You can’t leave a half-eaten tuna fish sandwich in the refrigerator forever, and neither can you go months without investing in your most important relationships.
In the first case, you’re going to stink up your kitchen, and in the second you’re going to discover – too late – that you ignored people so long that they will now ignore you.
But let’s start at the beginning…
Every time that you get to meet a high caliber person, you should focus on three things:
1. Build rapport: Anyone can get in the door one time; your job during a first meeting is to earn the right to come back again. To do this, you must demonstrate that you are someone of value. Show that you are interesting, informative, well-connected, or perceptive. Most importantly, leave the other person wanting more.
HINT: you won’t accomplish this by monopolizing the conversation or bragging about your accomplishments.
2. Convey credibility thru the questions you ask: Before I go to see someone new, I do my research. What’s happening in their industry and organization? Have they published (or commented on) anything lately, or perhaps spoken at an industry event? What’s it like to be them?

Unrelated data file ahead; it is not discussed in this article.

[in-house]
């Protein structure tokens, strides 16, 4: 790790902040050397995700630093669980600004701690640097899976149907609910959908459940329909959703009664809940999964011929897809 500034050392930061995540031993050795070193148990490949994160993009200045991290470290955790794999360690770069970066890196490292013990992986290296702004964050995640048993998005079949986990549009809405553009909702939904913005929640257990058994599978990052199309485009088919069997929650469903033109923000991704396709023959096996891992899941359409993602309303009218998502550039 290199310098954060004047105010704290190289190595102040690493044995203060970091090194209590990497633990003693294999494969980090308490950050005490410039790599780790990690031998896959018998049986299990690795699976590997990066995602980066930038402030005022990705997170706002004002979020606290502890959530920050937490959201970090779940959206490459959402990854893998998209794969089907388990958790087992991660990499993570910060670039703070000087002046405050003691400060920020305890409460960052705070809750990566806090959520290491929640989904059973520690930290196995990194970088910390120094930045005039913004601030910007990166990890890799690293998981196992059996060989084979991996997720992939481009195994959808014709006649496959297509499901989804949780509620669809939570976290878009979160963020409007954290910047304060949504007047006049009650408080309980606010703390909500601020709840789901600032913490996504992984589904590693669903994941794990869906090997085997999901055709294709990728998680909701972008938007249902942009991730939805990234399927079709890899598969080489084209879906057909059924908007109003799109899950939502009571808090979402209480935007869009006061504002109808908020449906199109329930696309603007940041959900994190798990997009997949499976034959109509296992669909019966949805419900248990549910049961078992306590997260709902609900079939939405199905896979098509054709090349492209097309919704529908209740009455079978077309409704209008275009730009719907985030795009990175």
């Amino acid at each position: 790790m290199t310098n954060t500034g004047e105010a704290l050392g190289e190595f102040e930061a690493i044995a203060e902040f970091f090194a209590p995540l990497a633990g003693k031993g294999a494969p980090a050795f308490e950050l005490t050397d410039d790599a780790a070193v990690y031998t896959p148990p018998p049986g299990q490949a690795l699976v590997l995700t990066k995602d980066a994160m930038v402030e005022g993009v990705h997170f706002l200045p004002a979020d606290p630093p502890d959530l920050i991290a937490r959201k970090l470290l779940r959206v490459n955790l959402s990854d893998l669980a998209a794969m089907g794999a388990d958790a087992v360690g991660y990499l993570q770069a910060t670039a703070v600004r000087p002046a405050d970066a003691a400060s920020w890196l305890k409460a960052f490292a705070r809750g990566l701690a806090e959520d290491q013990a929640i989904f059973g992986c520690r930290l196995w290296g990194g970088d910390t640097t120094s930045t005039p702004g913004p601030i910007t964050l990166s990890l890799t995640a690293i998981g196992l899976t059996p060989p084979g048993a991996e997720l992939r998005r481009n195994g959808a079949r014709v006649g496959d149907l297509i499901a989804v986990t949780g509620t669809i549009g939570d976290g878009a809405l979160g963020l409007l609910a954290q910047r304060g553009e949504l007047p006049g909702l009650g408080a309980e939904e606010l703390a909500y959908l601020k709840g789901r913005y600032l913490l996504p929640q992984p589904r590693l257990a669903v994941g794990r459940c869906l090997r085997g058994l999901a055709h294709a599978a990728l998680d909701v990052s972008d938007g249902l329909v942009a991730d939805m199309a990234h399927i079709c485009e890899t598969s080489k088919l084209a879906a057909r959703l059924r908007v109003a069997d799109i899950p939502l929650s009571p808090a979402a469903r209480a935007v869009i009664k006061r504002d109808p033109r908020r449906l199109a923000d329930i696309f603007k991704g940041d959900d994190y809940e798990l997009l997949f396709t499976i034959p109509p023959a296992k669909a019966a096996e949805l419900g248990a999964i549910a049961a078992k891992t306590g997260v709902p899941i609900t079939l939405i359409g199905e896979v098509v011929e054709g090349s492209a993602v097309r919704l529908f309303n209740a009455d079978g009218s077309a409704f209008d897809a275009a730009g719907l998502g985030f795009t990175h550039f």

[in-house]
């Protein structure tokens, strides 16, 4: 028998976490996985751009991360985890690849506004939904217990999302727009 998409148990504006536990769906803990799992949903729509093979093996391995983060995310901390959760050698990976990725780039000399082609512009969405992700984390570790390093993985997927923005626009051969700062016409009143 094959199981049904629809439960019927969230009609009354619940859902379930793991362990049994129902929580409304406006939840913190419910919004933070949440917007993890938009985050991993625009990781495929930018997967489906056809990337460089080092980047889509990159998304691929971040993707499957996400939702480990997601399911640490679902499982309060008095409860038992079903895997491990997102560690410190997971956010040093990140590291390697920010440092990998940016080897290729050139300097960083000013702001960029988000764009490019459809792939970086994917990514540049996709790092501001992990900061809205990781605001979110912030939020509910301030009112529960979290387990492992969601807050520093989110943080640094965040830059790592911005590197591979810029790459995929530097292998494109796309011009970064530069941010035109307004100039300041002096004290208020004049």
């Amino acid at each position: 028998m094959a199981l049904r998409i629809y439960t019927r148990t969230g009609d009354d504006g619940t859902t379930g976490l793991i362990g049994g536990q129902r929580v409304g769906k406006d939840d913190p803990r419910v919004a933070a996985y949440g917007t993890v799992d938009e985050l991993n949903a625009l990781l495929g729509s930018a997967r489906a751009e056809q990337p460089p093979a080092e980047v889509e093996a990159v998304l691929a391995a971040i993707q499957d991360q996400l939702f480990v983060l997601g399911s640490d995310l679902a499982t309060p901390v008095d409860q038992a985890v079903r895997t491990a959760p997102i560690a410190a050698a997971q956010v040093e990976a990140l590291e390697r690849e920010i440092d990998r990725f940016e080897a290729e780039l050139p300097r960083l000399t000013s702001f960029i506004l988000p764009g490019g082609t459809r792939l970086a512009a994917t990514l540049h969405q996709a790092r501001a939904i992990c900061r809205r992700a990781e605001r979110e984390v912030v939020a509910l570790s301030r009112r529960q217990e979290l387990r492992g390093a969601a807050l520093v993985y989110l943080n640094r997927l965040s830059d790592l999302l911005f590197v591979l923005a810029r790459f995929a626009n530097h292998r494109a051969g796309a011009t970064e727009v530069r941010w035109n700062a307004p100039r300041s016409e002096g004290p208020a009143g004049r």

When you pontificate, you leave a meeting with almost nothing new in your head. But when you ask perceptive questions, you can simultaneously impress as well as learn. You are making it easy for the other person to focus on what really matters.
3. Determine the next steps, if any: It’s not my intention to leave with a laundry list of To Do items. Instead, I make note of a maximum of three things I’ve committed to follow up on. Since three is my limit, I work hard to make certain these are items of importance that will make a difference to both of us. For example, I may agree to introduce a CEO to a talented CTO I suspect would be eager to join his organization.
In the aftermath of meeting you, the other person should be thinking, “Wow. That was such a good use of my time.”
BUT… what comes next?
The next few days and weeks are critical.
You must follow through, which is a process (vs. simply following up, often a transaction)! This is the time to meet or exceed expectations. You goal is to reinforce the three items I’ve listed above:
Deliver on your To Do list
If you are successful, you’ve created a valuable new relationship. Now imagine that relationship gets stamped with an expiration date. The clock starts ticking.
You have to take care of this new relationship. If you simply say, “What a great meeting, now I know a CEO!” then the value of that relationship will wither and die. Instead, you must nurture this – and all your relationships – by staying in touch, by continuing to be helpful, and by listening carefully.
Is this easy? No. The more relationships you have, the more time it takes to keep them strong and healthy. But the only way to do this is to constantly care for them. There is no other strategy that works. None.